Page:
With Trippi becoming a sophomore in 1942, Bill Hartman, backfield coach recommended to Butts that they move Sinkwich to fullback, bringing about a Mr. Inside setup for the Youngtown, Ohio, native who played ten games in 1941 with a broken jaw which, no doubt, helped him win the Heisman trophy a year later. Trippi, with his remarkable athleticism, was Mr. Outside. Georgia’s offense became devastating.
Sinkwich didn’t have the greatest top speed. His remarkably quick busts from a standing start, however, enabled him to make many long distance runs. He often broke into space before the defense could react. Trippi then became a passer, runner and receiver. (Today he still is the only member of the National Football League Hall of Fame to have gained a thousand yards in his career, running, passing and receiving.) Near the end of that memorable ’42 season, Sinkwich sprained both ankles, which pretty much sidelined him for the Rose Bowl in which Trippi had a sensational afternoon, gaining 115 yards on 27 carries and setting up the only touchdown of the game. Coach Butts sent a hobbling Sinkwich into the game to score which caused Trippi to say: “I thought that was the right thing to do. After all, it was Frank who led us to the Rose Bowl.” One of my favorite photos is of the two of them posing together, with Trippi’s left arm around Sinkwich’s shoulder in that glorious year as World War II was raging on two fronts— Germany and Japan. Both men served in WWII. Videos of Sinkwich at the Heisman dinner in New York disclosed Frankie accepting the trophy wearing his Marine uniform.
When I reflect back on Trippi’s days in Athens, I can proudly proclaim that he became a good friend. There are several flashbacks to his time as an NFL great, who often entertained coaching friends, who were scouting college talent and had known him—during his NFL days. He would often invite me to meet them. Sometimes that would include a lunch or dinner. As an enterprising sportswriter, I was able to meet many interesting sports personalities and was overwhelmed to be interviewing wellknown players of the past.
When I, with an assist from Mike Fratello, of the Hawks, invited Tommy Lasorda of the Dodgers to speak to the Georgia football team in the late eighties, the colorful L.A. manager wanted to make sure he would be able to visit Trippi, his old friend.
Other flashbacks with the extraordinary Trippi:
His humor endeared him to all. He would recall that Coach J. B. Whitworth used to tell the Bulldog team, “We are taking 40 players and Poss.” Nobody laughed harder than Robert E. Poss, third teamer and colorful personality. Poss, later Georgia’s concessionaire, used say about his barbecue and hash, “You eat my product and you think about me all night.” That brought a big laugh from Trippi. Often, Trippi invited me on recruiting/scouting trips to high school games in Atlanta. That meant that I was the beneficiary of a thick steak and a couple of beers after the game. I always took note of his legend, as countless fans at those games would ask for his autograph. The restaurant proprietor always asked to photograph him with staff and customers.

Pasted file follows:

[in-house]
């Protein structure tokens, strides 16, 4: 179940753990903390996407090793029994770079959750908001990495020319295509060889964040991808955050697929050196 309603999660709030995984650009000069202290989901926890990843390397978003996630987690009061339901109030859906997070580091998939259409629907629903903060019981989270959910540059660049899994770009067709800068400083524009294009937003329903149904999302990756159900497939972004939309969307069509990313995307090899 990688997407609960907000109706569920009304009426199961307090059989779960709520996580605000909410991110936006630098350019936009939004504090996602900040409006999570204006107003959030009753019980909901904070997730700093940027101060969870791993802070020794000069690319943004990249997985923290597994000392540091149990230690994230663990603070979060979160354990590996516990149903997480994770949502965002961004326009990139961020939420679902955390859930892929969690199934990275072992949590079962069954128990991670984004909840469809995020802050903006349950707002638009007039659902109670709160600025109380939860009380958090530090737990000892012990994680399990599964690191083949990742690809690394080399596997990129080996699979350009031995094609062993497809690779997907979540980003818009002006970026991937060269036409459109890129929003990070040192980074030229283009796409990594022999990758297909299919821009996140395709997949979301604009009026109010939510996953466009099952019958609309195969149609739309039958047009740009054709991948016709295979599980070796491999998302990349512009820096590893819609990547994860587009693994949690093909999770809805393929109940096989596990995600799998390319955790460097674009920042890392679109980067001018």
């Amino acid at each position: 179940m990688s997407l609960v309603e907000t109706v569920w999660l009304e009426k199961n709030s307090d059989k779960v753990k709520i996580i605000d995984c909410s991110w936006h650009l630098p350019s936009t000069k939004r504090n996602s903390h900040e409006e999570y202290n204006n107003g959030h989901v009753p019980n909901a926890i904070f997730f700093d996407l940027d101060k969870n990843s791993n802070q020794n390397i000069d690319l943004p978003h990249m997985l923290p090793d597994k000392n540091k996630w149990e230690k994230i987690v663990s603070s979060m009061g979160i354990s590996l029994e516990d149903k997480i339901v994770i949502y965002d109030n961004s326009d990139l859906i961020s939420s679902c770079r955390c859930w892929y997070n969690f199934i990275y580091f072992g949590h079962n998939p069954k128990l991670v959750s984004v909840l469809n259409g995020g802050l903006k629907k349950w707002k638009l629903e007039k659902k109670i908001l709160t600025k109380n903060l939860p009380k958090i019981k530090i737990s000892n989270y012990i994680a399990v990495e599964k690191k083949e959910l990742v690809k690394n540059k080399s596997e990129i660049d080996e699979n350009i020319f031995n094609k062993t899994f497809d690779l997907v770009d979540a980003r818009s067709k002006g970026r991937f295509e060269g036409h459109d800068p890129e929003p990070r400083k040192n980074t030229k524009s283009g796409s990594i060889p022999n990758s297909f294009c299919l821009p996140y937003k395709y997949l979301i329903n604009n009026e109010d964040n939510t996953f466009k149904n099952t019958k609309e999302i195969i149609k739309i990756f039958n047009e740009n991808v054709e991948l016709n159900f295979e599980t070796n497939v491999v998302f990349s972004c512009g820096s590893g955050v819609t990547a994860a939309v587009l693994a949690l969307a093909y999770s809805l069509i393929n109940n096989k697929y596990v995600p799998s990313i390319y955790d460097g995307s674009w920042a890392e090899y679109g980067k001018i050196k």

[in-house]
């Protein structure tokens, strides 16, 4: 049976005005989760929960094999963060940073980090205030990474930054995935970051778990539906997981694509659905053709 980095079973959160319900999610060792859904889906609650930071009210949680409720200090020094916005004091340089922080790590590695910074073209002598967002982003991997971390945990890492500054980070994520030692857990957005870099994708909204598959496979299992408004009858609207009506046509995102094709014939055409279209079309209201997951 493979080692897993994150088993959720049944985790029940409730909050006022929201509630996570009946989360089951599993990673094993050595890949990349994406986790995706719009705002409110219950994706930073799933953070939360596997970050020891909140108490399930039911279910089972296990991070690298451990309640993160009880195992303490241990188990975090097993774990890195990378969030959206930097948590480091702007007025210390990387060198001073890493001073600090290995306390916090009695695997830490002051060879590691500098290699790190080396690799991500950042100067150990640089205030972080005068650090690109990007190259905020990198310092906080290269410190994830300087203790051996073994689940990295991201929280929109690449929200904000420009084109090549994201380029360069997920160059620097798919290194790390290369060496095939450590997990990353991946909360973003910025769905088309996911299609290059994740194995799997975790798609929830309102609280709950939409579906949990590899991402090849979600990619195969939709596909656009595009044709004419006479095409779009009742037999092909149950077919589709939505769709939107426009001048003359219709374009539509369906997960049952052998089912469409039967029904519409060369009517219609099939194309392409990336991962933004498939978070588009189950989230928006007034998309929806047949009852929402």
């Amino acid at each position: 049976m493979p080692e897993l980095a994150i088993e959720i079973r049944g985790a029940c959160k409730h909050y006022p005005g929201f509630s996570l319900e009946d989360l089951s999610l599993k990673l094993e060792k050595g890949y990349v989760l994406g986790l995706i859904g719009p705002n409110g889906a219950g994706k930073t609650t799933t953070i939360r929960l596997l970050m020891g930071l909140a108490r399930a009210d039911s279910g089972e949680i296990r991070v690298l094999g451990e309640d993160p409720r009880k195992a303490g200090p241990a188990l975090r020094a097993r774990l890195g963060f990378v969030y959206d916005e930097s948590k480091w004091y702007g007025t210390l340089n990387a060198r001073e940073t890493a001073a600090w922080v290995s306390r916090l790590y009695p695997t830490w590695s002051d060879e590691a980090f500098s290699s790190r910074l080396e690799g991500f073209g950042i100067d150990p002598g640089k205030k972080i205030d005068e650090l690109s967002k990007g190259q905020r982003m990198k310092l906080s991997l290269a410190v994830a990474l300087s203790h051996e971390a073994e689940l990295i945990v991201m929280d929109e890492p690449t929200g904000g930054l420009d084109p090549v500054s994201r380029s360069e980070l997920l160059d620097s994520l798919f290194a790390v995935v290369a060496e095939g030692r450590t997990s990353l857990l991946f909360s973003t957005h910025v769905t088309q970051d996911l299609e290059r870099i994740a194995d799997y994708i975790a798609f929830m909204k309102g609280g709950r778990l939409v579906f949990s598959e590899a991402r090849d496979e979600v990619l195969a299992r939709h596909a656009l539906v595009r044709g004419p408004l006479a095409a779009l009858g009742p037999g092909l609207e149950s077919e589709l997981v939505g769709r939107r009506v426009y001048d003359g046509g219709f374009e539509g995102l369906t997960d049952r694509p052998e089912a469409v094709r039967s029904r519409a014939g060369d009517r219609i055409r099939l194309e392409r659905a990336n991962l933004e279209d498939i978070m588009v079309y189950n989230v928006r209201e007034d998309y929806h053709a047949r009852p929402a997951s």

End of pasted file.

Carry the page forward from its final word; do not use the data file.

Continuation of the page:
In his day, players did not wear face guards. A mean and underhanded player, John Henry Johnson of the San Francisco 49ers, in preseason 1955, sneaked up on Trippi from the blindside and forearmed Trippi in the face. Trippi’s smashed face resulted in a lengthy hospital stay and extensive plastic surgery. While he had no ties with the mafia, a certain visitor showed up at Trippi’s hospital room with an offer to make retribution. Trippi said no. Later Johnson, knowing what might have been, said he owed his life to Trippi. He knew the implication of that hospital visit. The mafia loved its Italian sports heroes, principally Joe DiMaggio and Trippi.
Trippi, the ultimate competitor, would scratch your very eyes out for victory on the football field. I once asked him if he ever hunted, thinking he might, like many athletes, have enjoyed wing shooting? He said, with impactful humility, “Oh, no. I could never kill a little bird.”
In his senior year in 1946, a year in which he could have turned pro, Trippi led Georgia to the national championship, playing brilliantly in a 20-10 victory over North Carolina in the Sugar Bowl which included a 67-yard TD pass to Dan Edwards. He then signed a $10,000 dollar bonus contract to play a season of minor league baseball with the Atlanta Crackers. He batted .344. In late summer, his Georgia coach, Wallace Butts, asked Cracker owner Earl Mann to release Trippi so he could play in the College All-Star game in Chicago. Trippi, playing in this game for a record fourth time (he would make a fifth in that game as an NFL champion), led the all-stars to an upset victory over the defending NFL champion Chicago Bears, 16-0. He then joined the cross-town Chicago Cardinals and led them to the NFL championship, which begs the question: Has any athlete ever had a better year?
Trippi knew he could hit major league pitching from his experience in the Air Force during WWII. He could have been the first player to play both professional sports. When I asked about that, he said he would not have considered such since “it would not have been fair to either team.” In addition to being one of the greatest athletes who ever lived, Charles Louis Trippi was above all, a team player.